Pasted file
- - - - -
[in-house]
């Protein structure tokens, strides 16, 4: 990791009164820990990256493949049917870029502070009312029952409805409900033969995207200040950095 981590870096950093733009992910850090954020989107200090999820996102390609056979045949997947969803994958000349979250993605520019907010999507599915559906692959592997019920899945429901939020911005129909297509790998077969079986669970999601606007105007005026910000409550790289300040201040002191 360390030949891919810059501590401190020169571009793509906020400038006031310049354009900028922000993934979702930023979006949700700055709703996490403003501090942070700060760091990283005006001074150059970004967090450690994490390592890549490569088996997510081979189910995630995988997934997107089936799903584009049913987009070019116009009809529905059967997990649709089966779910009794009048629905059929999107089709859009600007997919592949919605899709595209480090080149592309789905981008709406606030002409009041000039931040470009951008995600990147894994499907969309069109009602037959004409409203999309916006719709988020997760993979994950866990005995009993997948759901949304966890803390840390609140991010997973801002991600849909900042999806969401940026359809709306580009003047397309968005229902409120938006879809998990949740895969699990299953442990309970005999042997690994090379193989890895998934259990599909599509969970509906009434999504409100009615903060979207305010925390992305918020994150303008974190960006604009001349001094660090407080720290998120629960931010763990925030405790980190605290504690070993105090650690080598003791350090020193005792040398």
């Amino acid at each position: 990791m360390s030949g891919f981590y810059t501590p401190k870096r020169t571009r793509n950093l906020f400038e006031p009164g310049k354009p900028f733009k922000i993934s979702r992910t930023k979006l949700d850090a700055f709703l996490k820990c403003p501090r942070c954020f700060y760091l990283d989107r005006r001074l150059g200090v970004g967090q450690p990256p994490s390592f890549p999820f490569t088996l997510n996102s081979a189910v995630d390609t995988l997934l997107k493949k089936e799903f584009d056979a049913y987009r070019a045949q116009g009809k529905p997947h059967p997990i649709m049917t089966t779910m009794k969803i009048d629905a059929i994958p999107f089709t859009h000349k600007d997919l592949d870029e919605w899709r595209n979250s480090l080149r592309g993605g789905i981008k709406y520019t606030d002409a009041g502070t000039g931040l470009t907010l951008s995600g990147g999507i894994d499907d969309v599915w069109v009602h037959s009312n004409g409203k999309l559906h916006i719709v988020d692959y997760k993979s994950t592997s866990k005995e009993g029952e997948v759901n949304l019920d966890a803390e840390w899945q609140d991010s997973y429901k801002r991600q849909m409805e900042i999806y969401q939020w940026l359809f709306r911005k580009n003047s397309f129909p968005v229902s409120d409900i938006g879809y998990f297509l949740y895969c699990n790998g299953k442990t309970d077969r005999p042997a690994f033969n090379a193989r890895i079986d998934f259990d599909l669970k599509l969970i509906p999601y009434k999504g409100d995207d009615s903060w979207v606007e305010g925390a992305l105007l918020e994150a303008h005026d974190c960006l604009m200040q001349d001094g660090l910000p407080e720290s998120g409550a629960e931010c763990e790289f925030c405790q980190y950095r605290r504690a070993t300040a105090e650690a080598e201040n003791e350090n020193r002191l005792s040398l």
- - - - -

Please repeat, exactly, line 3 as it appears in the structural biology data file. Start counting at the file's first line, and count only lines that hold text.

């Amino acid at each position: 990791m360390s030949g891919f981590y810059t501590p401190k870096r020169t571009r793509n950093l906020f400038e006031p009164g310049k354009p900028f733009k922000i993934s979702r992910t930023k979006l949700d850090a700055f709703l996490k820990c403003p501090r942070c954020f700060y760091l990283d989107r005006r001074l150059g200090v970004g967090q450690p990256p994490s390592f890549p999820f490569t088996l997510n996102s081979a189910v995630d390609t995988l997934l997107k493949k089936e799903f584009d056979a049913y987009r070019a045949q116009g009809k529905p997947h059967p997990i649709m049917t089966t779910m009794k969803i009048d629905a059929i994958p999107f089709t859009h000349k600007d997919l592949d870029e919605w899709r595209n979250s480090l080149r592309g993605g789905i981008k709406y520019t606030d002409a009041g502070t000039g931040l470009t907010l951008s995600g990147g999507i894994d499907d969309v599915w069109v009602h037959s009312n004409g409203k999309l559906h916006i719709v988020d692959y997760k993979s994950t592997s866990k005995e009993g029952e997948v759901n949304l019920d966890a803390e840390w899945q609140d991010s997973y429901k801002r991600q849909m409805e900042i999806y969401q939020w940026l359809f709306r911005k580009n003047s397309f129909p968005v229902s409120d409900i938006g879809y998990f297509l949740y895969c699990n790998g299953k442990t309970d077969r005999p042997a690994f033969n090379a193989r890895i079986d998934f259990d599909l669970k599509l969970i509906p999601y009434k999504g409100d995207d009615s903060w979207v606007e305010g925390a992305l105007l918020e994150a303008h005026d974190c960006l604009m200040q001349d001094g660090l910000p407080e720290s998120g409550a629960e931010c763990e790289f925030c405790q980190y950095r605290r504690a070993t300040a105090e650690a080598e201040n003791e350090n020193r002191l005792s040398l």